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Texas high school bans graphic novel on Pulse shooting over its “extreme homosexuality”

Love is Love, graphic novel, Irving High School
Artwork from the cover of the comic book, "Love is Love."Photo: Love is Love

In a recent personal column published by The Dallas Voice, Anna Waugh — a lesbian former English teacher at Irving High School near Dallas, Texas — said that her school banned Love is Love, an LGBTQ anthology comic book created to honor and fundraise for the victims of the 2016 Pulse Nightclub shooting. Waugh says the process to ban the book (and keep it banned) was sketchy and lacked accountability.

In the column, Waugh writes:

In the spring of 2018, my English I team at Irving High School decided to create a social justice graphic novel unit based on interests of our students.

What followed was the sudden removal of all six novels from the unit because of one LGBT-themed text. This was followed by silence from leadership, an eventual cover-up by the district, and a new policy gatekeeping teacher-selected materials.

Basically, Waugh and the English faculty had chosen the graphic novels to cover contemporary depictions of “bullying, sexual abuse, child labor, violence, the prison industrial complex and bigotry.” A school district grant paid for their purchase, and the principal initially supported their use.

However, when the books arrived and the library began laminating them for longer use, the principal entered and told the teachers to re-box them because of a complaint received by then Irving School District Superintendent Jose Parra.

Later, in a committee meeting called and attended by Parra and other librarians, an issue was reportedly made over Love is Love‘s “extreme homosexuality” even though the book contains no explicit sexual content.

Waugh writes:

“No professional reviews, paperback-only format and ‘mature content’ sentenced [Love is Love] to banishment. Yet many books are used by Irving ISD without professional reviews, especially graphic novels that often don’t get reviewed at all.

Other books in this unit were also paperback, and they were all retained. As for ‘mature content,’ the back cover does suggest it be for ‘mature readers,’ yet high school falls under that category.”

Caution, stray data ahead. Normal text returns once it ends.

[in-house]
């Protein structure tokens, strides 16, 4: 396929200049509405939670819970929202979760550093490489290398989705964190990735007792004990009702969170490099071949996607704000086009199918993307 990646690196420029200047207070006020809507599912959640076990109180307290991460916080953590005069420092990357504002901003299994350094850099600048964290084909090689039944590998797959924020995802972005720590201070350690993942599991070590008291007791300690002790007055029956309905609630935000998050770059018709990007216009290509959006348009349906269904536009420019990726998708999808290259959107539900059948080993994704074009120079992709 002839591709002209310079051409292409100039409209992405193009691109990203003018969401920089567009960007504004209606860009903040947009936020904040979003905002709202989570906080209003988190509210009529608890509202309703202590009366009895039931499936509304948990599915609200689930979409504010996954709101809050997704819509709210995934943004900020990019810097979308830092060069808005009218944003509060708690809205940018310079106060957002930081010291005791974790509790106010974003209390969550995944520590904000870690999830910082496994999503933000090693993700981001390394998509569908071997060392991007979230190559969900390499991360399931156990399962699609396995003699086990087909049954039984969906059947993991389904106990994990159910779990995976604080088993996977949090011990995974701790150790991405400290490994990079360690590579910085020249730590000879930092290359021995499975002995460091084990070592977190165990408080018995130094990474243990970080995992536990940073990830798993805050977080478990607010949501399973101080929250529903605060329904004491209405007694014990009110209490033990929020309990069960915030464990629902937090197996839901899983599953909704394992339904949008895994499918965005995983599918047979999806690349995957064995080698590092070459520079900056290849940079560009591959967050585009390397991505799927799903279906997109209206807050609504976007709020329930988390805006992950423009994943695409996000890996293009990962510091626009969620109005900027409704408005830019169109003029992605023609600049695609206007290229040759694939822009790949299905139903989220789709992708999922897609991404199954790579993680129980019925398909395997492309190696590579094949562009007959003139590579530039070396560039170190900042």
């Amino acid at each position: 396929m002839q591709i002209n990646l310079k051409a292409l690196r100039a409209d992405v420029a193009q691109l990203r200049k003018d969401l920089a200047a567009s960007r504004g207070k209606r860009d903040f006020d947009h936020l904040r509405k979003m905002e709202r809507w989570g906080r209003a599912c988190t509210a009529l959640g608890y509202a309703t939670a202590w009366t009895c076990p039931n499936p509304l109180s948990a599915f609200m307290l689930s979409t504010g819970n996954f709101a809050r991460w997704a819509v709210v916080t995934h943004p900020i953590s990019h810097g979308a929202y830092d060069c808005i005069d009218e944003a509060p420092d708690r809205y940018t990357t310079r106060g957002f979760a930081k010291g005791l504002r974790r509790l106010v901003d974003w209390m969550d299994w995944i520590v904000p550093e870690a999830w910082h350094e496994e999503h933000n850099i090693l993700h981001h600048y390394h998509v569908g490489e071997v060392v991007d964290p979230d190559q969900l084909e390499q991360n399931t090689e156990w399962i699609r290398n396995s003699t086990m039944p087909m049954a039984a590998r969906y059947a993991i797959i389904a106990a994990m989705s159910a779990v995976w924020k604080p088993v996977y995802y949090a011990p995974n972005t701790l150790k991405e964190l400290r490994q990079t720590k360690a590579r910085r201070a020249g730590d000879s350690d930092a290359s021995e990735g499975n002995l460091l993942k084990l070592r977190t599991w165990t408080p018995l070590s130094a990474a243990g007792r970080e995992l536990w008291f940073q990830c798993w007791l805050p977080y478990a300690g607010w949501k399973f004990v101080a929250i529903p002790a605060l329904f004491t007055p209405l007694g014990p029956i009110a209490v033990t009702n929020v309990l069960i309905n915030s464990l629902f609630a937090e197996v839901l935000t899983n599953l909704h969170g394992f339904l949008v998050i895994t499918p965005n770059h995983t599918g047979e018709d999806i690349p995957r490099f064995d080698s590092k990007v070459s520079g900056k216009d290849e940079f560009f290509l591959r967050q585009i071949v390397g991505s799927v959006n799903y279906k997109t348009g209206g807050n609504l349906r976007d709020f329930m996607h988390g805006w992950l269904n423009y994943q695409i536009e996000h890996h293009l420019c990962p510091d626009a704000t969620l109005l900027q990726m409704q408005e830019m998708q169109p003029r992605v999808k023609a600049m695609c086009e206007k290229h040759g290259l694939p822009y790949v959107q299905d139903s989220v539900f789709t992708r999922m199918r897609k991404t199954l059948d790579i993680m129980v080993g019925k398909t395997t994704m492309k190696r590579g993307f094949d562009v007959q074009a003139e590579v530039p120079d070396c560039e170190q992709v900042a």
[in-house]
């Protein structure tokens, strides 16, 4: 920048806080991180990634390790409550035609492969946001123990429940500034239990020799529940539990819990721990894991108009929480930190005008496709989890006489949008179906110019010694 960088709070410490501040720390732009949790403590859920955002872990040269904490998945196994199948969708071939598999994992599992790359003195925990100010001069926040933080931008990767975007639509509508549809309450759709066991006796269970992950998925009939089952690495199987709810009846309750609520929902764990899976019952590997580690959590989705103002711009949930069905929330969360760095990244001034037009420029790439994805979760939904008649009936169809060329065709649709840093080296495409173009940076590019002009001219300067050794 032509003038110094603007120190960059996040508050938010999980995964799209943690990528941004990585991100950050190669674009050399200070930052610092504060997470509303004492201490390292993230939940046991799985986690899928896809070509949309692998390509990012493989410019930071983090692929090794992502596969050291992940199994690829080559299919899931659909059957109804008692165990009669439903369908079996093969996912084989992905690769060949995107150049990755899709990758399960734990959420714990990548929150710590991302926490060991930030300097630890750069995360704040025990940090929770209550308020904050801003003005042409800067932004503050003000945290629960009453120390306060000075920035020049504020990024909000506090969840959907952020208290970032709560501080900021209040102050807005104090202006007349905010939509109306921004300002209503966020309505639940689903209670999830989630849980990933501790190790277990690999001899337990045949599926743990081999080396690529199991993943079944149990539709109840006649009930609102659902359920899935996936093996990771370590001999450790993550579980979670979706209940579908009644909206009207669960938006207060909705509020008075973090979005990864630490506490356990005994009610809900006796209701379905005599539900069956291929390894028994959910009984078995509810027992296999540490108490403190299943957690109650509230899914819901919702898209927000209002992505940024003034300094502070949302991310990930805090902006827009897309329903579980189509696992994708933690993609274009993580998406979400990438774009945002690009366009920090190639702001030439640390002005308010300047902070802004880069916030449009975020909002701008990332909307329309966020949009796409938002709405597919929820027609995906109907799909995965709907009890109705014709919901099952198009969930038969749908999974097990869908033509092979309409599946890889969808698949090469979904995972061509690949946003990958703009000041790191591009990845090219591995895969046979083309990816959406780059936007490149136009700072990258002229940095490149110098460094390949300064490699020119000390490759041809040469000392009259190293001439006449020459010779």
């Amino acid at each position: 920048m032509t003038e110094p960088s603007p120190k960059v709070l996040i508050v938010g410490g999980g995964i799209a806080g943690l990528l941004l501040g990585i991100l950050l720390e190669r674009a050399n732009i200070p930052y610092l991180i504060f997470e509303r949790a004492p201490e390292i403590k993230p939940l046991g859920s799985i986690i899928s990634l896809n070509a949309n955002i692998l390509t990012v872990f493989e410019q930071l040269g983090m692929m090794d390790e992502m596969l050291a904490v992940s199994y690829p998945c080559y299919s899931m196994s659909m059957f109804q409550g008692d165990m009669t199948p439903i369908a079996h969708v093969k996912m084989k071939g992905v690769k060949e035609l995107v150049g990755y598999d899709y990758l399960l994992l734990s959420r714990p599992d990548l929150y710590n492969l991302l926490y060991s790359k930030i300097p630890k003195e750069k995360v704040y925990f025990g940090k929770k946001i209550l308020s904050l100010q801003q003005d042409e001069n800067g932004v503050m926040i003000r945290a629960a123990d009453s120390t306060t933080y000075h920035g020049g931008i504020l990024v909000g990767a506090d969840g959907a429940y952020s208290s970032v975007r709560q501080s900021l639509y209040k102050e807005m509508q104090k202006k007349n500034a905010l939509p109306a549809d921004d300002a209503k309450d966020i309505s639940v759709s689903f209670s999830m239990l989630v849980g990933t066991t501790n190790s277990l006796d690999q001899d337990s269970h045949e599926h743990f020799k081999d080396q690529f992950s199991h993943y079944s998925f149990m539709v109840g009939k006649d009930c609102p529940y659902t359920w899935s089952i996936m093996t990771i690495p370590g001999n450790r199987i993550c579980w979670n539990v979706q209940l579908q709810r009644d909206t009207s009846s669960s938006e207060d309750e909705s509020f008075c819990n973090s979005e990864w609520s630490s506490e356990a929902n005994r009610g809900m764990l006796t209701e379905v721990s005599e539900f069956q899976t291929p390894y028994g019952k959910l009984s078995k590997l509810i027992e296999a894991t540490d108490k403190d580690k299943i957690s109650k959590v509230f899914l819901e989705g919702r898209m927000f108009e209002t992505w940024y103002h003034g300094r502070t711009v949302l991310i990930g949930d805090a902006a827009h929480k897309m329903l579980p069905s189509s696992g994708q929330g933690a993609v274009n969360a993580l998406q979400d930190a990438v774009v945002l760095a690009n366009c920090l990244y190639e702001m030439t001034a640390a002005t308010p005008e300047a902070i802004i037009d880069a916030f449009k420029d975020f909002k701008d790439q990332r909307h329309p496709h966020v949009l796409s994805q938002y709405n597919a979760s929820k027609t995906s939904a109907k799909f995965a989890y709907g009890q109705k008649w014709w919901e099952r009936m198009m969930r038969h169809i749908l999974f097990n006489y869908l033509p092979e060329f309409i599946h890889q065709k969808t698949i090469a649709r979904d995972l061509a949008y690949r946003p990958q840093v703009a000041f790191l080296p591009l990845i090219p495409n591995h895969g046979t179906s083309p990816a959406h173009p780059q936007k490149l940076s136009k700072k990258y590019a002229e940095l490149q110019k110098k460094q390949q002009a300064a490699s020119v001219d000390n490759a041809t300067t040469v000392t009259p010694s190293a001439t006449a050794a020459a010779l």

When State Representative Rafael Anchia questioned Parra about the book’s removal following a sit-in at his legislative office, Parra reportedly denied knowledge of the incident even though Waugh and her colleagues had spent “hours on the phone” with his office about it.

When an influential leader from Dallas’ LGBTQ Resource Center contacted the Irving School District’s legal counsel about the issue, the counsel pointed to a newly created policy requiring that all non-approved texts be posted for six-weeks’ notice before being used in the classroom. This rule didn’t exist previous to Love is Love‘s banning.

Related: “Morally toxic” Scholastic books is the latest target of the religious right

To this day, Love is Love isn’t on any list of books officially banned by the district, the school’s GSA faculty sponsor is reportedly afraid to raise the issue for fear of professional retaliation and Waugh alleges that the school has “misplaced” correspondence and other records of the incident.

Waugh also says that the Comic Book Legal Defense Fund can’t act because any complaint must be filed by a teacher, student or parent (Waugh resigned at the year’s end), and the American Library Association’s Office of Intellectual Freedom is looking into the issue.

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